A couple of corrections:


    Moses does not ask God why there is something rather than nothing.


    I say not that atheists are too quick to assume they've understood God but that they are too quick to assume they've understood someone who ventures to speak about the mystery of being.


    Be well.

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  2. GodlessPoutine25 January 2014 12:42

    Even if you were just a brain in a vat, you'd still exist. :-)

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  3. GodlessPoutine25 January 2014 12:47

    Thanks so much for this comment. I missed it somehow in my filters. I'll read it carefully today and perhaps get back to you. As ornery as I often seem, I do enjoy dialogue.

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  4. Bahaha oops, you got me there!

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  5. Why would an Atheist need to side-step the "mystery of Being"? The classical theism's response to that mystery is "God doneit". I think Atheistic philosophers delve a bit deeper into the issue than that.
    What is the God of the philosophers?? Is that like Deism? I am pretty sure Godless Poutine rejects all conceptions of god. There is no proof of one, nor any good reason for believing in any of them.

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  6. GodlessPoutine4 February 2014 23:34

    Right. I'm slowly writing a very short response to this. Not that it's going to be fantastic but rather because of other things constantly delaying it. One thing I've noticed is often when discussing with more intellectual Catholics they throw some book or series of books at me and say "read this". I'm not saying anything for sure, but sometimes it seems like it's their way of tossing the argument.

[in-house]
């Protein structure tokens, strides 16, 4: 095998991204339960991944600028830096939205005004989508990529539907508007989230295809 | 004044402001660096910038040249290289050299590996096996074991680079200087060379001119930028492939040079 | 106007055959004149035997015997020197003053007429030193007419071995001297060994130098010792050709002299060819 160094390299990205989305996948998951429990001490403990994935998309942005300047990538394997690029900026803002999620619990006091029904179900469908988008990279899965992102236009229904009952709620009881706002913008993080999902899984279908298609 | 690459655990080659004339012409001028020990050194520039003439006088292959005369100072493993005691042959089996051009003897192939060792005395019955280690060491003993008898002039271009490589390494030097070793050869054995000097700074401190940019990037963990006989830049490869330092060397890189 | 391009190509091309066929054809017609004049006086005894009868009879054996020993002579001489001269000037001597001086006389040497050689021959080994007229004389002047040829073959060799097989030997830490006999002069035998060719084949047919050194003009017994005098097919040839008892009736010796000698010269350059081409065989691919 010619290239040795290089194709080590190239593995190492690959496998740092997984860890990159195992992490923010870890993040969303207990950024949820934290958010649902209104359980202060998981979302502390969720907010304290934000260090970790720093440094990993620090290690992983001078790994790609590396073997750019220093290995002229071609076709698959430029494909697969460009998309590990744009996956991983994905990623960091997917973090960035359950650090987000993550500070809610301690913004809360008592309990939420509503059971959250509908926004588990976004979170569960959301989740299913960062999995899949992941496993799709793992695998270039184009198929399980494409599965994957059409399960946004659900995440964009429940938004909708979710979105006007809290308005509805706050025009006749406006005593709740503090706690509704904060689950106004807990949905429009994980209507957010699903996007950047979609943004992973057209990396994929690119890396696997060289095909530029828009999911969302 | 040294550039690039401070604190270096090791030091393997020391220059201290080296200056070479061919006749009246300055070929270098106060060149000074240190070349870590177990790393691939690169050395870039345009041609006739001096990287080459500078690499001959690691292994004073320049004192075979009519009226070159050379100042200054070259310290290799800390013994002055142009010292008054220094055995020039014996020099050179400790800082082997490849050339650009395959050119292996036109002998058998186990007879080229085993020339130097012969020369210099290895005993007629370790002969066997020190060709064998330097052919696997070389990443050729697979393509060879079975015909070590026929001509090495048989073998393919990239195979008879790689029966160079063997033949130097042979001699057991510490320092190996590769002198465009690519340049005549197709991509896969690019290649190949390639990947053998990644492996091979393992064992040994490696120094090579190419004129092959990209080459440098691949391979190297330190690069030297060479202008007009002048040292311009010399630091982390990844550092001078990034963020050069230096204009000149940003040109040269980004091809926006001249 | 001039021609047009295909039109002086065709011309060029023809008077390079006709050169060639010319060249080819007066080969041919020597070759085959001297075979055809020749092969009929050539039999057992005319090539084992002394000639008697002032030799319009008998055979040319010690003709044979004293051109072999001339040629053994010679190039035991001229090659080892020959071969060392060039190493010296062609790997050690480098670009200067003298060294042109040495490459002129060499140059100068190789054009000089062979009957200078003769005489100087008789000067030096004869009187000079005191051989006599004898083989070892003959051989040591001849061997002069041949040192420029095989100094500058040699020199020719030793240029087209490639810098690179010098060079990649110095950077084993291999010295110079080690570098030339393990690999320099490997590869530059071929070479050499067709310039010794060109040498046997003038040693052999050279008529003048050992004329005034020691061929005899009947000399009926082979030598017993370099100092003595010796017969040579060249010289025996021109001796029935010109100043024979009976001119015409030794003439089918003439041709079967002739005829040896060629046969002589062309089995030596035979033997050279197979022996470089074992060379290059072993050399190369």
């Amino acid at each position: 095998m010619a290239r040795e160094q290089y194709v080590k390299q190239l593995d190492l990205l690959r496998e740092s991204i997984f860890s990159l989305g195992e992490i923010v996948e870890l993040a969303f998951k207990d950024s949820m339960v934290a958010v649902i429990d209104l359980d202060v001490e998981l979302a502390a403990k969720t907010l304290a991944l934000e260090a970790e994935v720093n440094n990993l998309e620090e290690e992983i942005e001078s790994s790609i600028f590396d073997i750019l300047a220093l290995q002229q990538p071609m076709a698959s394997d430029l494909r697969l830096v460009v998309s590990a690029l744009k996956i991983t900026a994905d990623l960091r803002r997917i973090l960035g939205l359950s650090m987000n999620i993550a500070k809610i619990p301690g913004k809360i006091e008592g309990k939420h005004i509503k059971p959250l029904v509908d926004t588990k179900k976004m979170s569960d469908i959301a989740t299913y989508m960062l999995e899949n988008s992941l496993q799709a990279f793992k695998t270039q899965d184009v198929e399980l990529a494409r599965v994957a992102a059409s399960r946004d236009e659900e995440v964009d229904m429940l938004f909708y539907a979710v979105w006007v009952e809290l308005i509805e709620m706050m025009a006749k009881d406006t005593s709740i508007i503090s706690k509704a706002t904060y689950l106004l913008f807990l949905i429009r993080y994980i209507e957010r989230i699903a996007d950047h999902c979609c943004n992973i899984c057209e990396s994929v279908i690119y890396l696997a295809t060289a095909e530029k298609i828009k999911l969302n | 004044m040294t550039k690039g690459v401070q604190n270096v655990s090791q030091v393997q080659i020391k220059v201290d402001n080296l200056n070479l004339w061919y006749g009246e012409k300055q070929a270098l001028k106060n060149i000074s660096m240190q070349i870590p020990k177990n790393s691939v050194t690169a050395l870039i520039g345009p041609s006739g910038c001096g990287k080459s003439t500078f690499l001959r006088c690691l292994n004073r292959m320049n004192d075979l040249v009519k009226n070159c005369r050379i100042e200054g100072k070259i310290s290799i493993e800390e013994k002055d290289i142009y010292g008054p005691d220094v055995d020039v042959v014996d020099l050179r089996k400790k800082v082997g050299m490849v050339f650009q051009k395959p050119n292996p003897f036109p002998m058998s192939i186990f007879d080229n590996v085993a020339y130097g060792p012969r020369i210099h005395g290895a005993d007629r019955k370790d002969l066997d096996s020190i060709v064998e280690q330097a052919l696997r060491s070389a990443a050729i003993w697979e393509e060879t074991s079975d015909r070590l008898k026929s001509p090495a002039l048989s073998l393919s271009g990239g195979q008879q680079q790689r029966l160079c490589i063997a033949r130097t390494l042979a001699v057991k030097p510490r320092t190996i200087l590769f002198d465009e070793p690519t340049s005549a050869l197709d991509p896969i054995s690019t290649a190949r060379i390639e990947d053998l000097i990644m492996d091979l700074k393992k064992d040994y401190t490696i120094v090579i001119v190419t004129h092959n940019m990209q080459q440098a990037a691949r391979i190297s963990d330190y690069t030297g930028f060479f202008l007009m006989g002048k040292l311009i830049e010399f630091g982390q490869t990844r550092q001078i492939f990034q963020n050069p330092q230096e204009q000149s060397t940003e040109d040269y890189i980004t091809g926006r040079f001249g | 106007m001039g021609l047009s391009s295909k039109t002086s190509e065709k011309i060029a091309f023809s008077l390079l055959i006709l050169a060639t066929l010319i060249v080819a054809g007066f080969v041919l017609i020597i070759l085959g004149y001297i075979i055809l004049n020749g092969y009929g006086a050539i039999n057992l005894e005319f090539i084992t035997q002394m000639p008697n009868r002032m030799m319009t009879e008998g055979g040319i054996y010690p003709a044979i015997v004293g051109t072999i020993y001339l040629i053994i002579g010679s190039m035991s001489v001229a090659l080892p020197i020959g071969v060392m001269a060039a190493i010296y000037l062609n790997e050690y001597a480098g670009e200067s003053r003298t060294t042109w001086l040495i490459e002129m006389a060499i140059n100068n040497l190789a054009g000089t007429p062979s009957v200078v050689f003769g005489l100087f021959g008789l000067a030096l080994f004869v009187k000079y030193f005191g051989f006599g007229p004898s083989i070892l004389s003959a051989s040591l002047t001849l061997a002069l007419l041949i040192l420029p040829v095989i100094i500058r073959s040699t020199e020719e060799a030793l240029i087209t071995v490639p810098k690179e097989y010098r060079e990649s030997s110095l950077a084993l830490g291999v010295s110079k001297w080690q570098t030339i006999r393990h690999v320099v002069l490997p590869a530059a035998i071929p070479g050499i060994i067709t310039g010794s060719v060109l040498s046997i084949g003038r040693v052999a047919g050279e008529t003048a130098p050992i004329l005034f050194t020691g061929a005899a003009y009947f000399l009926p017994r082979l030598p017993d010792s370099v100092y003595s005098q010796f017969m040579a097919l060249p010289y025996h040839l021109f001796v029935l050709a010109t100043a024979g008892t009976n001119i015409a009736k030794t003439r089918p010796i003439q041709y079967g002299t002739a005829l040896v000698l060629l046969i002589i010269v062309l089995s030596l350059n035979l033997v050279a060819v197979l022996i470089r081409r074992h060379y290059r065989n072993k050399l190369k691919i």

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  7. NicholasFrankovich5 February 2014 01:40

    "What is the God of the philosophers"? Classical theism, based in ontology, the mystery of being. Forget labels ("atheism," "theism"), tribal loyalties (to atheism or theism), and semantics ("atheism" and "theism" again).

    The fact of being elicits wonder in you when you think about it slowly enough. It elicits wonder in me too. It elicits wonder in people who call themselves atheists and in those who call themselves theists.


    Over the centuries people have established linguistic conventions for naming the mystery of being, though no one can explain it. We can only point to it.

    If we're going to use the word "God," either to deny or to affirm it, let's define the term. If you're allergic to it, fine. We can call what it points to something else. It's not a proper name. It's only a label.

    As I explain in my article. It's not that long. Tolle, lege.

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  8. NicholasFrankovich5 February 2014 01:43

    Thanks for taking the trouble to reply to my reply. I haven't checked to see whether you've posted it yet. I'll be back eventually. I have to take care of other business in the meantime.

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  9. Yes I am "allergic" to the word "god". Why not just call it "the mystery of being", rather than attach a word with so much baggage to it?

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  10. GodlessPoutine6 February 2014 18:44

    Other things keep getting in the way. I'll email you when I've posted something. Thanks!

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  11. GodlessPoutine6 February 2014 18:48

    I'll have to say that I have similar feelings. "God" has a whole lot of baggage.

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  12. I was once a big fan of the God of the Philosophers. But then I realized it was no god at all and it faded away into pantheism and then atheism.